With over 75.7K likes on Instagram, the new face of Gerber Baby is bringing awareness and positivity to a community often recieving demeaning remarks.
Since the Gerber Products Company announced its 2018 spokesbaby Lucas Warren, the news has spread across social media.
Aside from his award-winning smile, the 18-month-old has another unique quality to him. Warren is the first Gerber Baby to have Down Syndrome.
After scrolling through dozens of the post’s comments, I’ve discovered that Warren is surely adored by the public.
He has also appeared on television with his parents who were invited to share their reasoning for participating in the contest and their hopes for more acceptance of babies born with genetic disorders.
Growing up, I was always told that everyone should be accepted no matter who they are and should not be judged on clothing, skin color or behaviors, even if they didn’t reflect my own.
I had always been surrounded by people who would have been considered disabled or handicapped.
Unfortunately, for most people, it is difficult to be understanding because we have unfair expectations for others.
In elementary school, I remember many phone calls I had with an uncle of mine.
Because I was young, I thought it was humorous that he laughed at everything I said.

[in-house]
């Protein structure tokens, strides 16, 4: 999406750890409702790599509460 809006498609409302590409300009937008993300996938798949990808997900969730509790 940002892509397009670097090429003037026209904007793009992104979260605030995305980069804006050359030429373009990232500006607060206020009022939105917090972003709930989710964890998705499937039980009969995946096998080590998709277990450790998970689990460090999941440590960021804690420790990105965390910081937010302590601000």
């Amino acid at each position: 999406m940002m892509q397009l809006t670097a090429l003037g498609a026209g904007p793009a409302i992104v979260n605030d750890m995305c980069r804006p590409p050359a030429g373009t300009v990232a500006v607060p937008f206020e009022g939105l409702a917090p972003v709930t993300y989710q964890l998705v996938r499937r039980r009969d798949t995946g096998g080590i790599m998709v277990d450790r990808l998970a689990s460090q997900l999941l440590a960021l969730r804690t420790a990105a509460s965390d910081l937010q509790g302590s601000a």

I also believed that his letters written in broken English were just because he was bad at school work.
It wasn’t until I was in middle school that I fully understood why, even though he was older than me, he always acted so much younger; my uncle has Shaken Baby Syndrome.
He may be older, bigger, and stronger than me, but mentally my uncle will always be around eight or nine years old.
Although Shaken Baby Syndrome is not a genetic disorder, my experiences with my uncle have taught me to always be friendly towards everyone under similar circumstances.
I was able to view my uncle and other family members living with physical and mental disorders as people and not as cases to be dealt with, and I’ve learned to treat others with the same level of understanding and respect.
I quickly found out that not everybody was kind towards those with disabilities.
In school, my classmates criticized their speech and behaviors, labeling them as “speds.”
Throughout my whole life I have seen grown adults with a variety of mental or physical diversities laughed at on television, and portrayed as unintelligent and unable to be independent.
If children with Down Syndrome and other disorders were portrayed in a positive manner on all medias, I believe more people would be accepting of them.
If society could normalize genetic disorders, it wouldn’t shock us every time someone connected to a syndrome did something extraordinary.
We would be amazed by the work done by the person, not because someone with “special needs” surpassed a social expectation.
We all go through life a little differently.
No matter how we were born or what happened after, we are all on this earth together.
CNN.com said, “[Lucas’ mother Courtney] Warren told the TODAY show she hopes that having [her son] as a Gerber Baby will shed some light on the special needs community.”
Angelique Inchierca can be contacted at firstname.lastname@example.org